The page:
Pakistan’s first customised contraceptive manual unveiled

Published: July 12, 2011

Policy makers address the issue of over-population on World Population Day.

ISLAMABAD: 

Pakistan launched its first customised ‘contraceptive manual’ and a ‘logistics management information system’ through which the contraceptives needs and supply can constantly be monitored and catered to throughout the country.

The two products were launched by the government in partnership with the USAID Deliver Project at the National Population Convention to mark the World Population Day at the Pakistan Secretariat on Monday.

With the world crossing over seven billion people – about 172 million of which reside in Pakistan – policy makers had some tough decisions ahead of them to discuss at the forum.

“Do we want to become the fifth largest nation with large segments of the population falling below the poverty line who are uneducated and unhealthy?” asked Prime Minister Yousaf Raza Gilani.

“Or do we want to boast having the best qualified teachers, doctors, nurses, mechanics, sports person and scientists in the world?”

Other questions and concerns regarding Pakistan’s future course of action to harness the country’s rich resource of a growing working population were also put forth by Deputy Chairman of the Planning Commission Dr Nadeemul Haque.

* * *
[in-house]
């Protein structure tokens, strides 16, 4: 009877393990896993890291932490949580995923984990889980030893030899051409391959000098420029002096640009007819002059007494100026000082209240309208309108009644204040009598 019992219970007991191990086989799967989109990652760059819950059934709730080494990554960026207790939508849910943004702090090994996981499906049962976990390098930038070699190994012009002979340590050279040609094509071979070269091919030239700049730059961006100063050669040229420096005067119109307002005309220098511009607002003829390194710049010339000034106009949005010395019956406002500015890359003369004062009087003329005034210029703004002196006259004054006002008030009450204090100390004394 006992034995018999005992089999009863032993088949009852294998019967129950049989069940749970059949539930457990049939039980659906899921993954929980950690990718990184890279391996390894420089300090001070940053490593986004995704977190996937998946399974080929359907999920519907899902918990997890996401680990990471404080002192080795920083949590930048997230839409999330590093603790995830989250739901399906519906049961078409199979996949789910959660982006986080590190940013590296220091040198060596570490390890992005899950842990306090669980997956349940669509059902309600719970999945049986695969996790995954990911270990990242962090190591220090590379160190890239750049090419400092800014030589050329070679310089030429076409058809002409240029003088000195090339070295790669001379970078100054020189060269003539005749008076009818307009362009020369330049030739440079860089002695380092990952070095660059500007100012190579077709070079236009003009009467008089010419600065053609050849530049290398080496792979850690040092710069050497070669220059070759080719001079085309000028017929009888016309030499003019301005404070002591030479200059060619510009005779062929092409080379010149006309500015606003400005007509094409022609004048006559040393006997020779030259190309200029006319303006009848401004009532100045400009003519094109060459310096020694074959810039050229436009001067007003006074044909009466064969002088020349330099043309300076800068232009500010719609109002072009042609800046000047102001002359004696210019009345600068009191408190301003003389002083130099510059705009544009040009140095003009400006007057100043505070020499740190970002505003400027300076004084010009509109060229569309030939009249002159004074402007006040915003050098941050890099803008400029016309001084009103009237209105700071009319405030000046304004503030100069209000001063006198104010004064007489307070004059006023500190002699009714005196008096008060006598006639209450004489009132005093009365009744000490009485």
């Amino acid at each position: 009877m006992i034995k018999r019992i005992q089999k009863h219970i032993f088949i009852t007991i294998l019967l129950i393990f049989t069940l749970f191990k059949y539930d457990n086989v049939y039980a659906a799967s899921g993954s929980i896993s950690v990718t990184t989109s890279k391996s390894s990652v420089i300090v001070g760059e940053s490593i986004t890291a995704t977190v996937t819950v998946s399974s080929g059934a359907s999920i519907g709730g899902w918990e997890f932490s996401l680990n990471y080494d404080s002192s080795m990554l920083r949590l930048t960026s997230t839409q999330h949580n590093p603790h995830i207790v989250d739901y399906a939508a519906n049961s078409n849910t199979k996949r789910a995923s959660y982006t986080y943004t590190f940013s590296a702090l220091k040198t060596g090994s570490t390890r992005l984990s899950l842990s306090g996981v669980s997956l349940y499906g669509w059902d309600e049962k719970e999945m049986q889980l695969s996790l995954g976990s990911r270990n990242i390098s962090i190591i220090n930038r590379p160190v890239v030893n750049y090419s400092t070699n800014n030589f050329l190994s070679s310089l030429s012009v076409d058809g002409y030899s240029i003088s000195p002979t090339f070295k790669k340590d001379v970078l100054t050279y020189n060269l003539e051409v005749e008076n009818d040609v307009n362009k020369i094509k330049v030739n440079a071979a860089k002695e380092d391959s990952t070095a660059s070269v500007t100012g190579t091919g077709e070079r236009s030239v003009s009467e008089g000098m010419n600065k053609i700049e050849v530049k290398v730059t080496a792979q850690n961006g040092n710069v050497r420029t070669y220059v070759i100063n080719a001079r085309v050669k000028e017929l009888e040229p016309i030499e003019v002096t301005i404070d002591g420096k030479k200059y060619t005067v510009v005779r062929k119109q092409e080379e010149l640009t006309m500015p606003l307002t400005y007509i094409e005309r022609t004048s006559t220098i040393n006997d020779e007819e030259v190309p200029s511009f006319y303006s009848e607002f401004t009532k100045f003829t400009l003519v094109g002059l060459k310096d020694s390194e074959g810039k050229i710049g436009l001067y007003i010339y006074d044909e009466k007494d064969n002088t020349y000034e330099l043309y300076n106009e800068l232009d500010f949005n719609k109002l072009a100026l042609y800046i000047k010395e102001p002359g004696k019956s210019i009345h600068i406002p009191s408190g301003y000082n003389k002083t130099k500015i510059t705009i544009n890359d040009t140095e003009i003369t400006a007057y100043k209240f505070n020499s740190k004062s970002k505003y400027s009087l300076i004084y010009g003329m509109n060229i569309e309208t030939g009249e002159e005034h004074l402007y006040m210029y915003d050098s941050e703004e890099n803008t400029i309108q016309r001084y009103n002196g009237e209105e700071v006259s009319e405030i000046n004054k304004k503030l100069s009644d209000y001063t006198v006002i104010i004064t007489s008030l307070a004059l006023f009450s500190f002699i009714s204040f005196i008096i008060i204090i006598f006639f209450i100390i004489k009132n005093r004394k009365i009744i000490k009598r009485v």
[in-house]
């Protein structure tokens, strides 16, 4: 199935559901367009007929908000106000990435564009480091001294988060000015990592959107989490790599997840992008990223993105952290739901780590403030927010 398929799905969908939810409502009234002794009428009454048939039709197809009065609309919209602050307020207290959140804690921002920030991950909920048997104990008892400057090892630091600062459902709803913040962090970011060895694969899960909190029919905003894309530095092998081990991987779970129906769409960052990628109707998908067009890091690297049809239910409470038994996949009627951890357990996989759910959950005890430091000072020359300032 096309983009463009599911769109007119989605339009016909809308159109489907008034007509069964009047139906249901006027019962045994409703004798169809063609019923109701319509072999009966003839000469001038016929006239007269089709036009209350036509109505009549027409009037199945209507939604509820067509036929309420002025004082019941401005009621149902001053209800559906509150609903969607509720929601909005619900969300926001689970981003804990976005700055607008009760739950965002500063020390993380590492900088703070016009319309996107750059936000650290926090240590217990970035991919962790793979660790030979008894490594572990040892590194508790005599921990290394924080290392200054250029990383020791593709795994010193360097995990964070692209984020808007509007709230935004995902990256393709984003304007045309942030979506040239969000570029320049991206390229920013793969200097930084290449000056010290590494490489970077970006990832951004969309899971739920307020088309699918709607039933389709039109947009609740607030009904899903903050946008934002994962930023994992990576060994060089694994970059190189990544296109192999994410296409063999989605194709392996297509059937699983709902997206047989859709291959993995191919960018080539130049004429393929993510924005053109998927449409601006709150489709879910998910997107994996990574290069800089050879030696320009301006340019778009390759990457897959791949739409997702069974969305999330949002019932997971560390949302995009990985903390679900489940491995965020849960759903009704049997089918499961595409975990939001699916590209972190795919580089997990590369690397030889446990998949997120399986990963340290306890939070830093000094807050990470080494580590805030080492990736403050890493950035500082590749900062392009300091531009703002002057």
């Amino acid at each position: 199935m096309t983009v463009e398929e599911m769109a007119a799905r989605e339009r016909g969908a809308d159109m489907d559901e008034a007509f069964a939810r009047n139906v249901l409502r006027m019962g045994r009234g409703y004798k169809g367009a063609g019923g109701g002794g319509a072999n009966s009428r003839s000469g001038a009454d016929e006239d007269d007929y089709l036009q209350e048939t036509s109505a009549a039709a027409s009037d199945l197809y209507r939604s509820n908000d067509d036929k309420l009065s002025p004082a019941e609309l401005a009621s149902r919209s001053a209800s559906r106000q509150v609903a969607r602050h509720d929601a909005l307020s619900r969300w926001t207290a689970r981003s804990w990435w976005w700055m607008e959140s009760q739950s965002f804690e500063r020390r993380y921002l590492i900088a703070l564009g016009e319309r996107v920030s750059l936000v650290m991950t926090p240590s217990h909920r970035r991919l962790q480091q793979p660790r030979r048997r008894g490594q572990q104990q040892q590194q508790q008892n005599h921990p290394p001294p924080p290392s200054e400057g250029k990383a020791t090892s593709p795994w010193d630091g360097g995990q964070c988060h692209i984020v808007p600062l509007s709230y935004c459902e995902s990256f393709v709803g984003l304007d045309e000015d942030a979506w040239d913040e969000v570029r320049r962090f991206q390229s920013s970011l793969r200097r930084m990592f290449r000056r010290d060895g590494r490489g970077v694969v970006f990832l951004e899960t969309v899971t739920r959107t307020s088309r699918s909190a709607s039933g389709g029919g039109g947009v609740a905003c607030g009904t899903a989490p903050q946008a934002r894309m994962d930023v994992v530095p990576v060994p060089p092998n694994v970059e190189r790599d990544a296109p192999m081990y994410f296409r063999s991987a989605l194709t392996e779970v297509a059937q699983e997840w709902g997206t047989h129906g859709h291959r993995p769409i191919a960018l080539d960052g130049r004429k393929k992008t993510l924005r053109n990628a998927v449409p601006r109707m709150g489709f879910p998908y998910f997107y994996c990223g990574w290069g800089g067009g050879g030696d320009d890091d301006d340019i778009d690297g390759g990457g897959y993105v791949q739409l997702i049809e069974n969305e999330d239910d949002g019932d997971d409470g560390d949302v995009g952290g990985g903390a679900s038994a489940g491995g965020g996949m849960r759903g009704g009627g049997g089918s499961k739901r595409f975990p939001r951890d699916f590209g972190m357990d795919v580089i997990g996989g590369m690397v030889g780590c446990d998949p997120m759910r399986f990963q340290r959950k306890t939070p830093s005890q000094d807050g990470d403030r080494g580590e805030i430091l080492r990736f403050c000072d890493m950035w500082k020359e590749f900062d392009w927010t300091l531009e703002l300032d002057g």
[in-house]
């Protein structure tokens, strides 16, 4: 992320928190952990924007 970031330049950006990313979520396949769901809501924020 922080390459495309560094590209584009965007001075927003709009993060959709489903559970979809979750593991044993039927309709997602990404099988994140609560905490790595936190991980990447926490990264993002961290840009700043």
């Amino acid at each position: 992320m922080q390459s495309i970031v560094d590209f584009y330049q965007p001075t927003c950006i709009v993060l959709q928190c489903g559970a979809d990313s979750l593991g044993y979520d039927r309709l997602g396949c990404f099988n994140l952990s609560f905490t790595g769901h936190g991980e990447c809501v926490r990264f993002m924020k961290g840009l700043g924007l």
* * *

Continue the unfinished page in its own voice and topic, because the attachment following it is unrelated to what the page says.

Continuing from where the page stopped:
Presently, about 68 per cent of Pakistan’s population is under 30 years of age, with a three per cent increase in the labour force every year. In order to meet the needs of people in terms of resources, availability of jobs and quality education the economy requires a sustained growth rate of no less than seven per cent annually for the next twenty years at least.

“The current situation and measures are not working,” said Haque.

He highlighted five goals, which if met would go a long way in helping the country capitalise on the current state of affairs: 1) mapping a sustained and strategic economic growth and development plan; 2) emphasis on creating opportunities for the working age population, both in terms of acquiring skills and jobs for skilled labour; 3) female education which would lead to better decisions in family planning; 4) making dense cities the hub of commerce to promote job opportunities so working population is not idle and 5) a clear demarcation of the role of markets and government in order to create opportunities and foster growth.

Every year Pakistan adds the equivalent of a New Zealand to its population; every two years, a Switzerland; every three years, a Greece; every four years, a Chile or a Netherlands; and every five years, an Australia.

The deputy chairman informed that reforms were long overdue. “We must catch up with the rest of the world,” said Haque.

Published in The Express Tribune, July 12th, 2011.

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